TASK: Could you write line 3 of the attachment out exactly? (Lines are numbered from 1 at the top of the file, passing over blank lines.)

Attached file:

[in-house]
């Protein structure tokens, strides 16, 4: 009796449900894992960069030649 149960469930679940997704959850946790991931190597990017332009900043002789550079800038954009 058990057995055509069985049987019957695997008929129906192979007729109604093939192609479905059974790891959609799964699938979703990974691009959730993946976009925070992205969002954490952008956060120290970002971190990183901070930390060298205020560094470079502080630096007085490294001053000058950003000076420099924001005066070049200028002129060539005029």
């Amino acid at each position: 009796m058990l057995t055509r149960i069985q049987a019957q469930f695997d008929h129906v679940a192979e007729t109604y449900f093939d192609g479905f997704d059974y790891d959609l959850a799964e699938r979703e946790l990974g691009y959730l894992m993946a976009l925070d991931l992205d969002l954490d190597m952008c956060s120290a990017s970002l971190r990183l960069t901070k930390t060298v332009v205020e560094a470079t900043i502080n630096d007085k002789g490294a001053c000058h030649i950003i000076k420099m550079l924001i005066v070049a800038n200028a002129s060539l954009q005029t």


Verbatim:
């Amino acid at each position: 009796m058990l057995t055509r149960i069985q049987a019957q469930f695997d008929h129906v679940a192979e007729t109604y449900f093939d192609g479905f997704d059974y790891d959609l959850a799964e699938r979703e946790l990974g691009y959730l894992m993946a976009l925070d991931l992205d969002l954490d190597m952008c956060s120290a990017s970002l971190r990183l960069t901070k930390t060298v332009v205020e560094a470079t900043i502080n630096d007085k002789g490294a001053c000058h030649i950003i000076k420099m550079l924001i005066v070049a800038n200028a002129s060539l954009q005029t």